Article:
Sofia, November 5, 2015/Independent Balkan News Agency
A peculiar political saga that has seen the law changed to effectively force the current head of Bulgaria’s Military Intelligence from his post, which in turn was vetoed by the President, with the veto upheld by a parliamentary committee, took a new twist on November 5 when Parliament voted to reject the veto.
The bottom line is that Yordan Bakalov, appointed earlier in 2015 as the second civilian to head Military Intelligence, will have to step down because he does not meet requirements inserted into the law at the proposal of an MP for the opposition Bulgarian Socialist Party.
The new requirements are that the post should be held by an officer of senior rank whose commission is active.
Arguably the strangest aspect of the saga so far is that after MPs for GERB, Boiko Borissov’s centre-right party that is the largest in the National Assembly and the majority partner in government, voted in favour of the BSP amendment that would see Bakalov ousted, Borissov not only criticised his parliamentary group but also joined in calls for President Rossen Plevneliev to veto the provision.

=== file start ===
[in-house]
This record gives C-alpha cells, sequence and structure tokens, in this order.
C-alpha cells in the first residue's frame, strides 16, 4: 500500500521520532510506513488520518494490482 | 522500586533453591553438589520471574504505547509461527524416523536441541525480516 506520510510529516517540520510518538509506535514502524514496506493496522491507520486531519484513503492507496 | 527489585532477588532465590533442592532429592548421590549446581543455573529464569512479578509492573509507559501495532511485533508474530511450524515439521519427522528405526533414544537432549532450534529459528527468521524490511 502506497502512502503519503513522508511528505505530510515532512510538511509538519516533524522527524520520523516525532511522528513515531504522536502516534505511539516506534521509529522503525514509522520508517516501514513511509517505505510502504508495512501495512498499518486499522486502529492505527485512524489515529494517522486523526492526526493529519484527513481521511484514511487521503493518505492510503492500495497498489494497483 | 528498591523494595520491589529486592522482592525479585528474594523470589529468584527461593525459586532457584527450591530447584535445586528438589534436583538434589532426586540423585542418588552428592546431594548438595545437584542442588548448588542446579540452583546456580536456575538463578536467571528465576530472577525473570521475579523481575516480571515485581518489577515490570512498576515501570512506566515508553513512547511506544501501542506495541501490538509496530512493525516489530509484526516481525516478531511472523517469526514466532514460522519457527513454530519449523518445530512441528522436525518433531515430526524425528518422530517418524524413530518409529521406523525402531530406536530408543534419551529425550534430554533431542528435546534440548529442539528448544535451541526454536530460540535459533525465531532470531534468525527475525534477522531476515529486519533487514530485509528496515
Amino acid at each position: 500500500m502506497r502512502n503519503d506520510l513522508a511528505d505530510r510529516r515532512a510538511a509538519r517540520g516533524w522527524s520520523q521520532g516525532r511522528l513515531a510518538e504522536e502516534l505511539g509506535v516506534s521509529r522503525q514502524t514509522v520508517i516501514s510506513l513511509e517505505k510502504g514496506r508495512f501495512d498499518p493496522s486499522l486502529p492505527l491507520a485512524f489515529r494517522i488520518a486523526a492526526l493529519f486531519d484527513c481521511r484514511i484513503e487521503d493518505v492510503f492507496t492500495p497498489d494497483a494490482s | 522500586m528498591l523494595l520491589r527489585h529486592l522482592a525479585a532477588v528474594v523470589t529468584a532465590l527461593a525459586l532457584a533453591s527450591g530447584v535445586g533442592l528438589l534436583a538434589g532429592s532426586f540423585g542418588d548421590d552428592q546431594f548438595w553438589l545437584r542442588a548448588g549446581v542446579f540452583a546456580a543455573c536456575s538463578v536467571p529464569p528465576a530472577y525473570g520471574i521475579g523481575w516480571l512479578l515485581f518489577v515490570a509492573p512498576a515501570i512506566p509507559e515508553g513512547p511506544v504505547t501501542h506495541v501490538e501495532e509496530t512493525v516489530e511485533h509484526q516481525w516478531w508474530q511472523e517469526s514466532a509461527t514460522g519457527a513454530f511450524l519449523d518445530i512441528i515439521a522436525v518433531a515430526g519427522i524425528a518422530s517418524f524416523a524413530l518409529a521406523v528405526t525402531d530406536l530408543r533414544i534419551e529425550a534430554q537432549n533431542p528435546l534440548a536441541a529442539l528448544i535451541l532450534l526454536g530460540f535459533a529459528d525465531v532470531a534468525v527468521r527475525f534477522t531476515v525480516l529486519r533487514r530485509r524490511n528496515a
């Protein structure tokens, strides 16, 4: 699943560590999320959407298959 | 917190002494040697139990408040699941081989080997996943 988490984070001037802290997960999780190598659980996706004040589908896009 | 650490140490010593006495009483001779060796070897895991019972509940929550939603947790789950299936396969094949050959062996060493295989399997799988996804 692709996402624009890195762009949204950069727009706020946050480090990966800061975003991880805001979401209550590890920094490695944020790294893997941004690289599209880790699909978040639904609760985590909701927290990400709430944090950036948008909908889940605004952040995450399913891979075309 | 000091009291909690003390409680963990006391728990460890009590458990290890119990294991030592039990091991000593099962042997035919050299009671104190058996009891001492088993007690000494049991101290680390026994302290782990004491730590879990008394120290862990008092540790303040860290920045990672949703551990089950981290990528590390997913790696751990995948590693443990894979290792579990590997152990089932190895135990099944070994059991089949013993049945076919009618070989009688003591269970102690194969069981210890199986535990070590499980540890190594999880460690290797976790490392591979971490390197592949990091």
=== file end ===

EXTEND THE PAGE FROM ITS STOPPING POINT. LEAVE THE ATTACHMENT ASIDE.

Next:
Bakalov, seen as associated with centre-right coalition the Reformist Bloc, submitted his resignation in October after the initial change to the law. At the time, Defence Minister Nikolai Nenchev, also from the Reformist Bloc,refused to accept Bakalov’s resignation, saying that he was awaiting Plevneliev’s move on a possible veto and the final decision by Parliament, which constitutionally has the power to override a presidential veto.